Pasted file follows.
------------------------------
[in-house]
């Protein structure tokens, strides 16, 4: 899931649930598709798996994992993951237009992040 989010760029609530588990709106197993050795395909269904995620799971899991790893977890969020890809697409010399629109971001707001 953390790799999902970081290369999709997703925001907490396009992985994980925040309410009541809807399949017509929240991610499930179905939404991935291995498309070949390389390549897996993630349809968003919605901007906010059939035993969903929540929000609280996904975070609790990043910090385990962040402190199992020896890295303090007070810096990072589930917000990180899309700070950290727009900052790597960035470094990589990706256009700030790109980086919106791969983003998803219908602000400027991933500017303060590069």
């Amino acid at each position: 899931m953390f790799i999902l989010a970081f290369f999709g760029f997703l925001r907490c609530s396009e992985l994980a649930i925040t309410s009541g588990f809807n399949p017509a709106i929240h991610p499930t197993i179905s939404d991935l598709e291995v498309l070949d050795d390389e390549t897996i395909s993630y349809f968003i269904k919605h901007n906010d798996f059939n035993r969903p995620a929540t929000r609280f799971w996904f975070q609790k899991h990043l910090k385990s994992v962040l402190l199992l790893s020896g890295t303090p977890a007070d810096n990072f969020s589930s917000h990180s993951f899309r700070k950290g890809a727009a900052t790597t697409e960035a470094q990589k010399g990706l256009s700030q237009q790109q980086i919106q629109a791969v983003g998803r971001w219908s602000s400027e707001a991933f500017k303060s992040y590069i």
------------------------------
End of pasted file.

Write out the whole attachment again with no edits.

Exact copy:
[in-house]
């Protein structure tokens, strides 16, 4: 899931649930598709798996994992993951237009992040 989010760029609530588990709106197993050795395909269904995620799971899991790893977890969020890809697409010399629109971001707001 953390790799999902970081290369999709997703925001907490396009992985994980925040309410009541809807399949017509929240991610499930179905939404991935291995498309070949390389390549897996993630349809968003919605901007906010059939035993969903929540929000609280996904975070609790990043910090385990962040402190199992020896890295303090007070810096990072589930917000990180899309700070950290727009900052790597960035470094990589990706256009700030790109980086919106791969983003998803219908602000400027991933500017303060590069």
């Amino acid at each position: 899931m953390f790799i999902l989010a970081f290369f999709g760029f997703l925001r907490c609530s396009e992985l994980a649930i925040t309410s009541g588990f809807n399949p017509a709106i929240h991610p499930t197993i179905s939404d991935l598709e291995v498309l070949d050795d390389e390549t897996i395909s993630y349809f968003i269904k919605h901007n906010d798996f059939n035993r969903p995620a929540t929000r609280f799971w996904f975070q609790k899991h990043l910090k385990s994992v962040l402190l199992l790893s020896g890295t303090p977890a007070d810096n990072f969020s589930s917000h990180s993951f899309r700070k950290g890809a727009a900052t790597t697409e960035a470094q990589k010399g990706l256009s700030q237009q790109q980086i919106q629109a791969v983003g998803r971001w219908s602000s400027e707001a991933f500017k303060s992040y590069i």